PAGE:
Inspired by its 1968 predecessor, the new Longines UltraChron is actually the culmination of over 100 years of mastery of high frequency sports timing instruments.
A CENTURY OF HIGH FREQUENCY SPORTS TIMING
In 1968, Longines launches the Ultra-Chron Diver, the first diver’s watch equipped with a high-frequency movement. At the time, it had already established itself as a pioneer in both sports timing and high-frequency technology. As early as 1878, Longines had developed its first chronograph movement, which was soon mounted in a case engraved with a jockey and his horse. These stopwatches were very popular with jockeys as well as race spectators.
In 1912, a new step was taken when Longines forged its first official partnership with a horse show in Lisbon. Since then, he has timed many competitions and equestrian disciplines including dressage and flat races. To measure close competitors, Longines produced chronometers with split-seconds hands as well as high-speed movements accurate to 1/10th or 1/100th of a second.
From its Swiss origins, Longines also excelled very early in the timing of winter sports, starting with the International Week of Winter Sports in Chamonix, France, in 1924. A few years later, its chronometers timed the Championships of the skiing world. In 1939, Longines introduced a ski chronometer with a high-pulse movement and split-seconds, measuring 1/10th of a second. Nine years later, he was selected to time the legendary downhill race from Kandahar to Sankt Anton, Austria. The organizers of the 1950 World Ski Championships in Aspen, USA, chose Longines as official timekeeper. Today, the Swiss watchmaker is the official partner and timekeeper of the FIS Alpine Skiing World Cup tour and championships.
When cars from all over Europe took part in the first edition of the Monte-Carlo Rally in 1949, the timing was entrusted to Longines, a status it would retain for more than 30 years. Along the way, he pioneered a special punch-printing device called Printogines. Equipped with a clock with an eight-day power reserve, it allowed competitors to punch their own control card at each checkpoint over 5,000 km away. The device proved so useful that Longines was appointed to time all the famous rallies of its time, including the Coupe des Alpes, the RAC Rally of Great Britain, the Mille Lacs in Finland as well as the Acropolis Rally in Greece. and the Côte d’Ivoire Rally in Africa.
In 1951, Longines was asked to time the biggest cycling event in the world, the Tour de France. The race through France was an excellent opportunity to test a new system combining a camera at the finish and a device recording each competitor’s time on film. This timing system solved the photo-finish problem when tightly packed competitors reached the line at almost the same time. In fact, the former president of the French Cycling Federation, Jean Pitallier, personally timed every edition of the Tour de France from 1973 to 1980 with a pair of Longines high-frequency split-second timers.
The high point of his career as a sports timekeeper in the 20th century came in 1949 when Longines introduced a timing system for motor racing capable of recording 1/10th of a second via a series of photos. This led the brand to time the famous Monaco Grand Prix in 1950, Formula 1’s inaugural season, the Indianapolis 500, as well as Formula 1 races in Barcelona, Buenos Aires, Spa, Zandvoort and Bern, as well as many other racing events. In the following years. In 1954, Longines had developed the Chronotypogines, which used a sensor to automatically start and stop time. In 1980 Longines pioneered a new method to time each car independently using radio waves, which led to its appointment as official timekeeper for all Formula 1 races from 1982 to 1992.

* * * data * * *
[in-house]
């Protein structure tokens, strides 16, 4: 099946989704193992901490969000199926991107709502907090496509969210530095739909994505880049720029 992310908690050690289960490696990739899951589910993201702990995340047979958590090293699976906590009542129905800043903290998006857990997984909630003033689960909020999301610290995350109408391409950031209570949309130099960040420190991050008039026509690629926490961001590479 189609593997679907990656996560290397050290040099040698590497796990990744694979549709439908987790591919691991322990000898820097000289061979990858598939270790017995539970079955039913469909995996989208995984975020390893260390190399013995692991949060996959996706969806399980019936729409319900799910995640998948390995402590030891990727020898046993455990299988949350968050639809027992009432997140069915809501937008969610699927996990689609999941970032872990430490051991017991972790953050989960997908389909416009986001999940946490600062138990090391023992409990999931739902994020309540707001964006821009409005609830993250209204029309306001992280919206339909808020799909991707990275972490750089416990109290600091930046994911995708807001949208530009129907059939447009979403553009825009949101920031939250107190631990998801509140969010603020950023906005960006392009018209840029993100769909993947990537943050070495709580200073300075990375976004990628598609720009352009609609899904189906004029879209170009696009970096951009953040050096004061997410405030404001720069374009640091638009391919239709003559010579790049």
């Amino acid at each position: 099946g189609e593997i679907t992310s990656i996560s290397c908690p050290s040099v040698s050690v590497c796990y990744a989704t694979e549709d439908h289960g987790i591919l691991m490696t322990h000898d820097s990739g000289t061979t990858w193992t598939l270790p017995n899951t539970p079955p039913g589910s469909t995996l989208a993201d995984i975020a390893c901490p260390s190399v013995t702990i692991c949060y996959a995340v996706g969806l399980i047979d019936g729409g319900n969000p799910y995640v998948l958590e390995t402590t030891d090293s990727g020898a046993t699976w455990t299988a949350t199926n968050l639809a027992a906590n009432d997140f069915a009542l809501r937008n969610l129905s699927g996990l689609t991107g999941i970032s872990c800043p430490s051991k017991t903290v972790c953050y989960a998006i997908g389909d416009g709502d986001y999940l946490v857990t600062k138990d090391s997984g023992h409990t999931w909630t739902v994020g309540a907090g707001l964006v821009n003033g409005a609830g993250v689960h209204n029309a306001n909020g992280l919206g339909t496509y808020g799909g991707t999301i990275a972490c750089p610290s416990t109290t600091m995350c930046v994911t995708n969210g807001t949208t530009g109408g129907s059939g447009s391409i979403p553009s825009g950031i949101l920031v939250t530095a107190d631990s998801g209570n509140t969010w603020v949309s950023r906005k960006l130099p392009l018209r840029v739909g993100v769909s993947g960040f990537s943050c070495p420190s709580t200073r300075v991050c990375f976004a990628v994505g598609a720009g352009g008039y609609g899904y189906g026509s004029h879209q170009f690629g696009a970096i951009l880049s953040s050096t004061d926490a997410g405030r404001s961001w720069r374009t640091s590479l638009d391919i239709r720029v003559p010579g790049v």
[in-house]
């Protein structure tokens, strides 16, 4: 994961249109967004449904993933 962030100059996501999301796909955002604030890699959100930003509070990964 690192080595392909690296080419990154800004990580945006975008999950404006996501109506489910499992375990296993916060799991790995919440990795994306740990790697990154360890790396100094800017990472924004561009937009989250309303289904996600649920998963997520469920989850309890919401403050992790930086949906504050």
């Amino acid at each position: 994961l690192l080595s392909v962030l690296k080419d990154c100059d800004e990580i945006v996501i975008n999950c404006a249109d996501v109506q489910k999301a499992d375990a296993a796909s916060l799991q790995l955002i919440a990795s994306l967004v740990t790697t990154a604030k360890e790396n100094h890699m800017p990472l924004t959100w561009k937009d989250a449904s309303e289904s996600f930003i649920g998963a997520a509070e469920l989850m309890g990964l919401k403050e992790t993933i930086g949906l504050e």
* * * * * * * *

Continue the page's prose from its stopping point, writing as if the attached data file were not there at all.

HISTORICAL LONGINES HIGH FREQUENCY INSTRUMENTS
2022: LONGINES ULTRA-CHRON
The new Ultra-Chron is inspired by the aesthetic code and professional diving characteristics of the 1968 model. Featuring a unidirectional rotating bezel, screw-down back and crown, it offers great readability and is water resistant. 300m. Recognizable at first glance, its 43 mm cushion-shaped steel case features a diving bezel that sports a sapphire insert with luminescent accents. The eye-catching black grained dial features a white minute track with alternating Super-LumiNova coated batons and rhodium-plated appliqués. The original Ultra-Chron logo is proudly applied to the dial and embossed on the caseback. The modern edition is distinguished by a red minute hand coated with Super-Luminova for optimal readability.
At the heart of the watch is caliber L836.6, a high-frequency in-house movement whose hairspring oscillates at 36,000 vibrations per hour (10 vibrations per second). These movements, launched by Longines in 1914 (to 1/10th of a second) and 1916 (to 1/100th of a second), improved the precision of timekeeping. From 1959, Longines used high-speed movements to increase the precision of its watches. Thanks to a reduction in the disturbing effects of shocks, or changes in the position of the movement, the movement at high speed proves to be more stable.
Designed both to arouse emotion among aficionados of iconic timepieces and to seduce newcomers wishing to wear a bit of watchmaking history on their wrist, the Longines Ultra-Chron is available in a leather or steel bracelet, accompanied a black NATO strap made of recycled material.